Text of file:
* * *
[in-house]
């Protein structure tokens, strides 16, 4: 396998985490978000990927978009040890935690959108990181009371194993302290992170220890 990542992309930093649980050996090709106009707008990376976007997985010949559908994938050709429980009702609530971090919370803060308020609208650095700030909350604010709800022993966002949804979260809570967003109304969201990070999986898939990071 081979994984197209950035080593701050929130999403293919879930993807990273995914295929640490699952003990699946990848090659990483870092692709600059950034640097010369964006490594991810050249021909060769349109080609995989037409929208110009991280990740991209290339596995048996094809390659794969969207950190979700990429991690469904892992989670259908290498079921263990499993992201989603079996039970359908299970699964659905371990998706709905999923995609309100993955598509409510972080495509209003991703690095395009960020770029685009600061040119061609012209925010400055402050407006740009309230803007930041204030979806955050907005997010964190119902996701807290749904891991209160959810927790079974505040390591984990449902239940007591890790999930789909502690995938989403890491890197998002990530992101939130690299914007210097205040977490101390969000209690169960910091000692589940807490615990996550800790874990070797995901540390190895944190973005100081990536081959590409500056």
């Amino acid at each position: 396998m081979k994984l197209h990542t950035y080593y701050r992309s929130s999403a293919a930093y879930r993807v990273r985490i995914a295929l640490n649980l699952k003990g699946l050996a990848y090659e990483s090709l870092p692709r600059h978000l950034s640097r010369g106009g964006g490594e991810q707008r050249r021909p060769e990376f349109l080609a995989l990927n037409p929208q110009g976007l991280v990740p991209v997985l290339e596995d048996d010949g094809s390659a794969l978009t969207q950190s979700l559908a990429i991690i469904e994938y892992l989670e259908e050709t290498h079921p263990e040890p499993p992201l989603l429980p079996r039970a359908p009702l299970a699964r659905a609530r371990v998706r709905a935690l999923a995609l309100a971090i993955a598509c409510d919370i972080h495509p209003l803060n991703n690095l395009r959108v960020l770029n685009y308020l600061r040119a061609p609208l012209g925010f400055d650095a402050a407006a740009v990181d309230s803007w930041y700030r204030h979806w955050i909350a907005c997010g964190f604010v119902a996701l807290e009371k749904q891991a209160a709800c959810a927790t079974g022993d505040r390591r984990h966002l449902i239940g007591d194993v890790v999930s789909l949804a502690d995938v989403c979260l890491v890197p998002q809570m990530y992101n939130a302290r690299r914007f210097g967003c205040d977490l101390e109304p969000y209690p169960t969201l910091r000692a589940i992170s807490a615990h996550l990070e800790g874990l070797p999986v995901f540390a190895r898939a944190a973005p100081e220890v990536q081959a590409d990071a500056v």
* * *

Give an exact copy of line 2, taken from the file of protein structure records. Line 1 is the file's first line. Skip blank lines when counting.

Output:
């Protein structure tokens, strides 16, 4: 396998985490978000990927978009040890935690959108990181009371194993302290992170220890 990542992309930093649980050996090709106009707008990376976007997985010949559908994938050709429980009702609530971090919370803060308020609208650095700030909350604010709800022993966002949804979260809570967003109304969201990070999986898939990071 081979994984197209950035080593701050929130999403293919879930993807990273995914295929640490699952003990699946990848090659990483870092692709600059950034640097010369964006490594991810050249021909060769349109080609995989037409929208110009991280990740991209290339596995048996094809390659794969969207950190979700990429991690469904892992989670259908290498079921263990499993992201989603079996039970359908299970699964659905371990998706709905999923995609309100993955598509409510972080495509209003991703690095395009960020770029685009600061040119061609012209925010400055402050407006740009309230803007930041204030979806955050907005997010964190119902996701807290749904891991209160959810927790079974505040390591984990449902239940007591890790999930789909502690995938989403890491890197998002990530992101939130690299914007210097205040977490101390969000209690169960910091000692589940807490615990996550800790874990070797995901540390190895944190973005100081990536081959590409500056």